Auto Prompt – Knowledge Challenge – Combermere

It all started so innocently, as most of them usually do, though this one was unusual, because it involved my often less-than-innocent Scottish ancestors.

Scottish Flag

I needed a four-letter crossword solution for ‘sea’, starting with M. Five minutes later, working sideways, I had ‘mere’? 😕 Quick Archon, to the dictionary. I soon found that the Scots, through a mouthful of oatmeal porridge, had turned the French word ‘mer’ into ‘mere.’

Through my Scottish heritage, I knew that there was a small Southern-Ontario town named Combermere, and one back in the UK. The word ‘comber’ has two pronunciations. There is the usual English Coe-mrr, which is a person or device which combs. Also, a large, long wave, which can strip (comb) things off a beach as it crashes ashore, is a comber. Then there is the Scottish Comm-Brrr, which is used for personal and place names. I once heard two women refer to a man, whose name of Comber they’d read but not heard, as Coe-mrr. As a Scot, I knew better. What did those old kilt-wearers mean when they put those two words together?

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I quickly learned that the mere was no vast sea. It was merely a wee mountain lake – a tarn. The ground around it was too rocky for agriculture, so sheep were raised. However pronounced, the word comber had the same meaning. Once the sheep were sheared, and before the wool was spun to thread and woven into bright Tartans, it was combed (carded), whether by hand, like the hand-carders above, from my Gadgets post, or with a hand-cranked, mechanical device.

The shearing of hundreds of sheep produces a lot of fleece. While the men were busy tending to the now-nude creatures, the women combed, and combed, and combed. Combermere became the name for a pastoral little village which grew up at the lower edge of a Scottish lake, renowned for its yarn and woven cloth.

Don’t look for it there now. Time, and society, and politics changed over the centuries. All that’s left is the Combermere Abbey, in England, near the northern border of Wales. It was named for an Earl of Combermere, which title was given to an Englishman, after James VI of Scotland became James I of England.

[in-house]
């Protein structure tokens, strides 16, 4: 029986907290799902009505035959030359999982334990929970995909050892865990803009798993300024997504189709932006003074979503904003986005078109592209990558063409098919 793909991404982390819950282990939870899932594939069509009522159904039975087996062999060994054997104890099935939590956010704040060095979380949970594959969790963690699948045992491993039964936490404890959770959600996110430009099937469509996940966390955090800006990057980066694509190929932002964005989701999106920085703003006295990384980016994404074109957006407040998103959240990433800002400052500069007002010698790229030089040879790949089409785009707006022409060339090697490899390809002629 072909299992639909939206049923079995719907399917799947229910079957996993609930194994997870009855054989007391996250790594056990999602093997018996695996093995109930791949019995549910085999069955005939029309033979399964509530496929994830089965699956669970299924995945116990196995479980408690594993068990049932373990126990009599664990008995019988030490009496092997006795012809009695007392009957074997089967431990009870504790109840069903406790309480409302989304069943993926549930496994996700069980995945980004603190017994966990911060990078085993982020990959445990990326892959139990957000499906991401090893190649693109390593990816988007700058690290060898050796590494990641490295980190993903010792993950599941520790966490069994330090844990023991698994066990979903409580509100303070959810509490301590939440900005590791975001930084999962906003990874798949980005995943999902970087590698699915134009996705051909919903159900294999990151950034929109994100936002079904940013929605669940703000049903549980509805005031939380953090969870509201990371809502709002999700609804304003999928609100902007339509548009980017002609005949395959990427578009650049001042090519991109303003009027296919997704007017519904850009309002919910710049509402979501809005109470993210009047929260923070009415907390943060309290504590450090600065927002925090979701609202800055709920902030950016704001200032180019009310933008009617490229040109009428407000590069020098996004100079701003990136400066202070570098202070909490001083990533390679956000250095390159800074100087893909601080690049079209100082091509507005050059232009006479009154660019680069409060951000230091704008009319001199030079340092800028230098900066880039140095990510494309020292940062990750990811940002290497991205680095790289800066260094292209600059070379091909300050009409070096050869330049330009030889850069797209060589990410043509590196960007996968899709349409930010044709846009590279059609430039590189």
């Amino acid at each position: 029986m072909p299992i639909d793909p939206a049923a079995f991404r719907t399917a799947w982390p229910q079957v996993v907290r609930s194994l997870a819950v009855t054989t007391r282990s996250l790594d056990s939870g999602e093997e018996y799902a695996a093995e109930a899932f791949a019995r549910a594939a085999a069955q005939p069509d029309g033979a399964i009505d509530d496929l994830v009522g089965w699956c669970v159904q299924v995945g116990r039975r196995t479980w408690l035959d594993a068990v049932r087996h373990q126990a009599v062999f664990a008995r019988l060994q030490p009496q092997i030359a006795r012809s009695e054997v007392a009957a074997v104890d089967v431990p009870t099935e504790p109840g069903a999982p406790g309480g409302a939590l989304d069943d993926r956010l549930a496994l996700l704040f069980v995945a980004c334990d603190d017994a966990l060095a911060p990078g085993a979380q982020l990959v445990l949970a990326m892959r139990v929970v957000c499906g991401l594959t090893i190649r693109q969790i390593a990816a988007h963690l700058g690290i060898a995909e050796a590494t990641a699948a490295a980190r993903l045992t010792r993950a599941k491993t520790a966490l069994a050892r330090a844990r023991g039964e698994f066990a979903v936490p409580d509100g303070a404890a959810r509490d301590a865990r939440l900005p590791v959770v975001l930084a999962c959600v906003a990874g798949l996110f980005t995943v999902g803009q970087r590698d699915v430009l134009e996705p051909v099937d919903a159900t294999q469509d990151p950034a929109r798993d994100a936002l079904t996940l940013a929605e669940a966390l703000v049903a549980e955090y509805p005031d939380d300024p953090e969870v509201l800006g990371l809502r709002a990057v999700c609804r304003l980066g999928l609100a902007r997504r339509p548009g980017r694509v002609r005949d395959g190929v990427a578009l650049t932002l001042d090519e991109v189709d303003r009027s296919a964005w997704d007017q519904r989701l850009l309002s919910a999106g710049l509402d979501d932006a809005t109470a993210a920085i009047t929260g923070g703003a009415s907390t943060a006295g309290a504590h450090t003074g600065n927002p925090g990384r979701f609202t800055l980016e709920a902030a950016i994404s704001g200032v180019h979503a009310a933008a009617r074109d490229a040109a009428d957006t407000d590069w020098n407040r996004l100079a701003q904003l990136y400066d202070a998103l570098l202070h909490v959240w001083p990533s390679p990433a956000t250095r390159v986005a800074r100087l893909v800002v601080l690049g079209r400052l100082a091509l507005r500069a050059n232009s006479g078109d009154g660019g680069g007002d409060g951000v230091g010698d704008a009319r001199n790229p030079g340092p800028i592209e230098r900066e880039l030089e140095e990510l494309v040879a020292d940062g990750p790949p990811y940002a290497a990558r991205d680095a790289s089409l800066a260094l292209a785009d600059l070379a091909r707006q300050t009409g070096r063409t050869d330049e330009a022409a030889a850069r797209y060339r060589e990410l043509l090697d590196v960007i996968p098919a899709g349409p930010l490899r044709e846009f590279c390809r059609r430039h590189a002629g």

If you’re interested in some hand-carded fleece, or hand-spun yarn, or hand-knitted or crocheted apparel, join the daughter, Ladyryl, at her blog, or at http://www.facebook.com/frogpondcollective. She’ll show you how it was done in the Goode Olde Dayes.

Something Old, Something New, Something Stolen, Just For You

Garter

“Some scientists now believe that Jesus Christ had a wife. They also believe that Jesus’ nephew called Jesus’ wife the “Auntie Christ.’”

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Three blondes died and are at the pearly gates of heaven. St. Peter tells them that they can enter the gates if they can answer one simple question. St. Peter asks the first blonde, “What is Easter?”

The blonde replies, “Oh, that’s easy! It’s the holiday in November when everyone gets together, eats turkey, and are thankful and stuff…”

“Wrong!,” replies St. Peter, and proceeds to ask the second blonde the same question, “What is Easter?”

The second blonde replies, “Easter is the holiday in December when we put up a nice tree, exchange presents, and drink eggnog.”

St. Peter looks at the second blonde, shakes his head in disgust, tells her she’s wrong, and then peers over his glasses at the third blonde and asks, “What is Easter?”

The third blonde smiles confidently and looks St. Peter in the eyes, “I know what Easter is. Easter is the Christian holiday that coincides with the Jewish celebration of Passover. Jesus and his disciples were eating at the last supper. Then the Romans took him to be crucified and he was stabbed in the side, made to wear a crown of thorns, and was hung on a cross with nails through his hands. He was buried in a nearby cave which was sealed off by a large boulder.”

St. Peter smiles broadly with delight.

The third blonde continues, “Then every year the boulder is moved aside so that Jesus can come out… and, if he sees his shadow, there will be six more weeks of winter.

***